DCS 286 Motherboard Review - Part 2

In part 1, we took a high-level look at this old DCS 286 motherboard and got it powered up. Let's now look around the BIOS to see what options this interesting board offers:

When you first hit F1 on startup, you are presented with this prompt:

If you hit 'N' for No, the system will restart and attempt to boot as normal. If you choose 'Y' you are then offered a second set of choices:

So hitting '1' enters the basic setup, whilst '2' enters the extended setup.

Basic Setup holds similar settings to the first page on a more modern BIOS screen - you are prompted line-by-line to input the following:

Once you've chosen the "Fixed disk drive D type", the remaining rows are displayed automatically, based on what the BIOS detected during its POST. The system restarts when you hit 'Y', or will start the prompts again if you hit 'N'.

If you choose Extended Setup, you are presented with this:

Each of these first 3 choices shows an initial warning screen:

then the screen you chose:

Easy NEAT Chipset Register Setup

Advanced NEAT Chipset Register Setup

Enable/Disable Video and Main BIOS Shadow

As I mentioned in part 1, the above screens are almost identical to the C&T 386 chipset setup.
The Advanced NEAT Chipset Register Setup screen refers to 3 ICs:

  • P82C206 - Integrated Peripherals Controller (IPC)
  • P82C211 - CPU/Bus controller
  • P82C212 - Page/Interleave and EMS Memory controller

These make up three of the five ICs found in the Chips & Technologies CS8221 NEAT chipset. So it looks like G2 took C&T's CS8221 chipset and integrated it further into two chips (this board has three if you count the fact we have two GC102 chips - one that acts as the address buffer and a second that acts as the data buffer). The GC101 takes the role of the 82C206, 82C211 and 82C212, and the GC102 takes the role of the 82C215.

In the table below, I've outlined the various chipset ICs found on this 286 board and tried to clarify how the G2 chipset maps to both the original 286 NEAT chipset (CS8221) and my 386 board which has a later C&T chipset:

  286 NEAT This 286 Board C&T 386 Board
Chipset Manufacturer C&T G2 C&T 386
Chipset Model CS8221 (NEAT) GC101/102 CS8230 (386/AT)
BIOS Manufacturer - AMI AMI
BIOS Date - 25th September 1988 3rd March 1989
Integrated Periperhals Controller P82C206 GC101 (BIOS says P82C206) P82C206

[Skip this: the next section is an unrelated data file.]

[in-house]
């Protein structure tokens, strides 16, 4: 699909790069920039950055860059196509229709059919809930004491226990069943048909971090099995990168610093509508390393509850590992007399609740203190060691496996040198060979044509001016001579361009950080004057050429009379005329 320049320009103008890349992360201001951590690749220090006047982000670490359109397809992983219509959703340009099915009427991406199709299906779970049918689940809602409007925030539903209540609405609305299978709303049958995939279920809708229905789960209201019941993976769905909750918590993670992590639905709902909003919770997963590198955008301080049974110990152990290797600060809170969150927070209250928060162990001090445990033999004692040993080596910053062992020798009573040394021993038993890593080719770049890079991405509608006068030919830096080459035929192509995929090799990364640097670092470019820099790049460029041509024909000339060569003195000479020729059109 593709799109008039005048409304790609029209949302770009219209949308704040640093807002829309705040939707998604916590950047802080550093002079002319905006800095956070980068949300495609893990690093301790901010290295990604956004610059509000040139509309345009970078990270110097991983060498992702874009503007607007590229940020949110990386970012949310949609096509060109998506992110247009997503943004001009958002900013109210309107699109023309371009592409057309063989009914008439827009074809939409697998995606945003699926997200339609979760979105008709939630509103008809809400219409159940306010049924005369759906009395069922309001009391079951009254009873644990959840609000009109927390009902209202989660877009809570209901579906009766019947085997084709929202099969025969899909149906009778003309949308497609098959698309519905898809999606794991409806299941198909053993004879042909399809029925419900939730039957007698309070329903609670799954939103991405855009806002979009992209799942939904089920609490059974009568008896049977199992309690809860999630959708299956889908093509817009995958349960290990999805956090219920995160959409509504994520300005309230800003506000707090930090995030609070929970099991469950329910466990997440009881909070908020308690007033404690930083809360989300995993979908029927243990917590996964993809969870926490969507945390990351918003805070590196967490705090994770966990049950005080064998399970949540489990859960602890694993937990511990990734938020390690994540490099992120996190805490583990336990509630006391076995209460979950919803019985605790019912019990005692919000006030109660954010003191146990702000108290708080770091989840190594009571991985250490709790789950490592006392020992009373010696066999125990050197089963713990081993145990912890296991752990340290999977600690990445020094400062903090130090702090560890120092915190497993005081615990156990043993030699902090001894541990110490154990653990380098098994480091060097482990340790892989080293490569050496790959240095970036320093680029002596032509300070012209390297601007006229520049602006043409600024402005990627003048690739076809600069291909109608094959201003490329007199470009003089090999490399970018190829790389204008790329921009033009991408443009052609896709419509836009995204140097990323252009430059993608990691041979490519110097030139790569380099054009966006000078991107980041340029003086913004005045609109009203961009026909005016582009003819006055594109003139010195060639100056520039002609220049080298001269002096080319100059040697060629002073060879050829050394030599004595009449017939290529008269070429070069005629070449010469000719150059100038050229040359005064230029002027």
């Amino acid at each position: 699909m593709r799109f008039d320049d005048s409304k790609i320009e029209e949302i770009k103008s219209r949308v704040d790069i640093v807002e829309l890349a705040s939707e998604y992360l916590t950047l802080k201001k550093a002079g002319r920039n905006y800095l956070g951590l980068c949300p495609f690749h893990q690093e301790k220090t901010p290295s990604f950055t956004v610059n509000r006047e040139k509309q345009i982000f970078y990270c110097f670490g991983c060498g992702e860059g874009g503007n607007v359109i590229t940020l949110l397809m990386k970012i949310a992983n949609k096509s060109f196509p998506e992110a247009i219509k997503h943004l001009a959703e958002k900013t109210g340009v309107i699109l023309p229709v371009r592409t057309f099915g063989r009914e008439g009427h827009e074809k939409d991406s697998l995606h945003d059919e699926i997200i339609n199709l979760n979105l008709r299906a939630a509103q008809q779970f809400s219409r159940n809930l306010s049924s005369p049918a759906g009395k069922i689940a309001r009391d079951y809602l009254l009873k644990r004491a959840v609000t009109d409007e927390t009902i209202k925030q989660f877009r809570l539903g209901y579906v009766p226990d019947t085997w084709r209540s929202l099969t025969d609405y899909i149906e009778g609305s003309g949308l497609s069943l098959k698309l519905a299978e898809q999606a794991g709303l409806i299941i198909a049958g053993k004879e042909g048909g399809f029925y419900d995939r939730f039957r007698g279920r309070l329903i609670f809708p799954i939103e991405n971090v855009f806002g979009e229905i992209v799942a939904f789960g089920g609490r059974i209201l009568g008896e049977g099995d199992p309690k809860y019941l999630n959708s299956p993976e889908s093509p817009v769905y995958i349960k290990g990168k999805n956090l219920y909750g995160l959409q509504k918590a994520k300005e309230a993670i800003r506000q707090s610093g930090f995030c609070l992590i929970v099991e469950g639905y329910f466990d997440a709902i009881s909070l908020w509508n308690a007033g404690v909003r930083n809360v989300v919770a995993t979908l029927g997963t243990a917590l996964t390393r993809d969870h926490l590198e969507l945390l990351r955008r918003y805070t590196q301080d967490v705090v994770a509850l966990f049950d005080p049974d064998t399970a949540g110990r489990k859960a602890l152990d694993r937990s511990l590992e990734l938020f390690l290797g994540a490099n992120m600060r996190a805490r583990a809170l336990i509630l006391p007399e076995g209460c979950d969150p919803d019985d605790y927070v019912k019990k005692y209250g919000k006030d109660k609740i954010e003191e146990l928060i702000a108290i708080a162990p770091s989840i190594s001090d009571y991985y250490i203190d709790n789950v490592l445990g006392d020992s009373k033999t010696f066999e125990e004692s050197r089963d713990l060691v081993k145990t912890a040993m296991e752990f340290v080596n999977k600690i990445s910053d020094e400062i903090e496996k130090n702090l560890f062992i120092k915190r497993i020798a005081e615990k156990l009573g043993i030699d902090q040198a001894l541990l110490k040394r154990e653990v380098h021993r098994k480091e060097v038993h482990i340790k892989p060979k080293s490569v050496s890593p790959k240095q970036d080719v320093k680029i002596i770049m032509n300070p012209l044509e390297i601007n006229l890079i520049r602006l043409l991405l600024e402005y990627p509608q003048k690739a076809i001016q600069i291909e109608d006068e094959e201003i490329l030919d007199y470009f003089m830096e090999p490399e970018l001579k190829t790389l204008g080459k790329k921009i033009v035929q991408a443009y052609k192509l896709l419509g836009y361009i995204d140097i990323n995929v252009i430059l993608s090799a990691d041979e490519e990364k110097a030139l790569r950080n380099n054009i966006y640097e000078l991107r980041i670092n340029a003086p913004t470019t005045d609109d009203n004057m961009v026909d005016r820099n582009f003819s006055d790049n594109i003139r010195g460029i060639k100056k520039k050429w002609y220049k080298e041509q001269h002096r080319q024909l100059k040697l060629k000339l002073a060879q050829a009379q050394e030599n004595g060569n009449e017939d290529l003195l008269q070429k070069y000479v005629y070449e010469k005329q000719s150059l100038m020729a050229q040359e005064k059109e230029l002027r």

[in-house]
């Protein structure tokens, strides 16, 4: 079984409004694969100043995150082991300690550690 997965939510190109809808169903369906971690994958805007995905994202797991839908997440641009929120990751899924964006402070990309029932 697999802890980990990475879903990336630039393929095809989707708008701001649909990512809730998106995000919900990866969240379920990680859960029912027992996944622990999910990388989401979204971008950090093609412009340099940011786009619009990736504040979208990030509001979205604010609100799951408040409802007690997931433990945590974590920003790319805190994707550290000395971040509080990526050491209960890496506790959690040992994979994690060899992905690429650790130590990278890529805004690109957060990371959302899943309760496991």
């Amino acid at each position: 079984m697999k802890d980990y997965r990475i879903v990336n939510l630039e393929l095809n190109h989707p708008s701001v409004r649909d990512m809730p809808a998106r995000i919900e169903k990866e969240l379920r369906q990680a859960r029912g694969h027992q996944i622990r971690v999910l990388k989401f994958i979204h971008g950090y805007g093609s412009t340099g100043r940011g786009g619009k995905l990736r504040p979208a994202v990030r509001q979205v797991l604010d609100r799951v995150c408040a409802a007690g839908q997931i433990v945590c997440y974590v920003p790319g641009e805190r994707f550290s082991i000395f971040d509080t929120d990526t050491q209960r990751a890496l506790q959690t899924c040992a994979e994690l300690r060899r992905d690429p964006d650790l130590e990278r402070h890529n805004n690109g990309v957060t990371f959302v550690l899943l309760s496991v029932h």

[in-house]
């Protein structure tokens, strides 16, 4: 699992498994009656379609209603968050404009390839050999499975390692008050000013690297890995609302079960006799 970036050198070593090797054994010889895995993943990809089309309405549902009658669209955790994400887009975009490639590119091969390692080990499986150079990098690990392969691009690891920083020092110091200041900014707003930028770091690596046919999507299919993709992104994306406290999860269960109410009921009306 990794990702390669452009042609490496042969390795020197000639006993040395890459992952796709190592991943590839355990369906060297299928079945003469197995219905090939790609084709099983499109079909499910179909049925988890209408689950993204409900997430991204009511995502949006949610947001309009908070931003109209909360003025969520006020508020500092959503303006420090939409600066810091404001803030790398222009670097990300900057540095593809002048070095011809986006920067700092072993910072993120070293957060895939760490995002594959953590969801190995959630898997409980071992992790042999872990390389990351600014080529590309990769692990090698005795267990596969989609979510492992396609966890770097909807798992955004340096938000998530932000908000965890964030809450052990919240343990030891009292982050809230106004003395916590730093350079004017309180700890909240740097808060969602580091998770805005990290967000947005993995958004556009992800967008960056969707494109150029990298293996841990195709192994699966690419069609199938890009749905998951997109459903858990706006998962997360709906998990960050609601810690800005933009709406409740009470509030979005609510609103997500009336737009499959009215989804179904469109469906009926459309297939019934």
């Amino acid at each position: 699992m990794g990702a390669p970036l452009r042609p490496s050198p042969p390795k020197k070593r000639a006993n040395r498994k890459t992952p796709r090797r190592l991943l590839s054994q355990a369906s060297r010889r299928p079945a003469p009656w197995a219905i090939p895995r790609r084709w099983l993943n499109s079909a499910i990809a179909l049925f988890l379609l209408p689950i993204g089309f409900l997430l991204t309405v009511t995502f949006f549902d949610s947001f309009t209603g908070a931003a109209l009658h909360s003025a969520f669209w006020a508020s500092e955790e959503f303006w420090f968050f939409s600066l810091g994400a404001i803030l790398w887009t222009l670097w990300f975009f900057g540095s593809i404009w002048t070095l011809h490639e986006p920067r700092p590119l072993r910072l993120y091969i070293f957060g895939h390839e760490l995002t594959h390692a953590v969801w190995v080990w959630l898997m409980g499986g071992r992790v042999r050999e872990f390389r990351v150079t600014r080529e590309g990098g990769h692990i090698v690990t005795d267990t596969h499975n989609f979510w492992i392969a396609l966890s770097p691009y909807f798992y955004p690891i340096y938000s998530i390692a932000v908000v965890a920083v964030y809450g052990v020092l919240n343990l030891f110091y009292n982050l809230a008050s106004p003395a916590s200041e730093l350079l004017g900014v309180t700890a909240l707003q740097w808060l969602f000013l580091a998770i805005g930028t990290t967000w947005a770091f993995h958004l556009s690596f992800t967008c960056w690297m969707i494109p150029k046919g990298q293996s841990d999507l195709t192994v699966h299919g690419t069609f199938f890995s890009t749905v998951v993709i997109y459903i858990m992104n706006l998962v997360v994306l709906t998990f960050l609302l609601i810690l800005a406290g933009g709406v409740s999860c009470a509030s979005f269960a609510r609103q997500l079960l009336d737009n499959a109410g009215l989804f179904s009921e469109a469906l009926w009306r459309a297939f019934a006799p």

CPU/Bus Controller P82C211 GC101 (BIOS says P82C211) P82C301C
Page/Interleave Memory Controller P82C212 GC101 (BIOS says P82C212) P82C302C
Address / Data / Control Buffers P82C215 GC102 P82A303, P82A304 / P82B305 / P82A306
Supported CPU Clock Speeds - 20 MHz - 12 MHz - 25 MHz

 

Setting Up A "Type 47" Hard Disk

For a hard disk, I want to use a Compact Flash card and a CF-to-IDE adapter. I did this in my 386 motherboard review, and it worked well.

With this 286 however, I've hit a snag. On the Basic Setup screen, I'm prompted to enter the "Fixed disk drive C type". This is a number from 1 to 47, denoting one of the 46 most common hard disk physical configurations, or type 47 if my hard disk doesn't match any of the 46. The CF card I'm using is a SanDisk 128 MB card that has 980 cylinders, 8 heads and 32 sectors. Since all of the type 1-46 hard disks are MFM drives with 17 sectors per track, mine most definitely falls into the 'type 47' (user-defined) category.

Now here's the snag.... when I choose a type of 47 for drive C: there is no follow-up prompt for me to input my "hard disk"'s cylinder count, head count, and sectors per track. Nothing. So there is no way to configure a user-defined hard disk in this BIOS'es firmware. In fact, I learned that choosing 'Type 47' on this old BIOS means that tools like FDISK simply see a CHS configuration of 0,0,0 (zero cylinders, zero heads, and zero sectors per track), which is no good to anyone.

So this limitation means this PC can only operate with hard disks that conform to one of the 46 predefined physical configurations it knows about. In my case, given that my CF card is 128 MB, I'm going to try to fool the PC into thinking it's a type 32 in the AMI BIOS list, which is a 128 MB hard disk consisting of 1024 cylinders, 15 heads, and 17 sectors per track.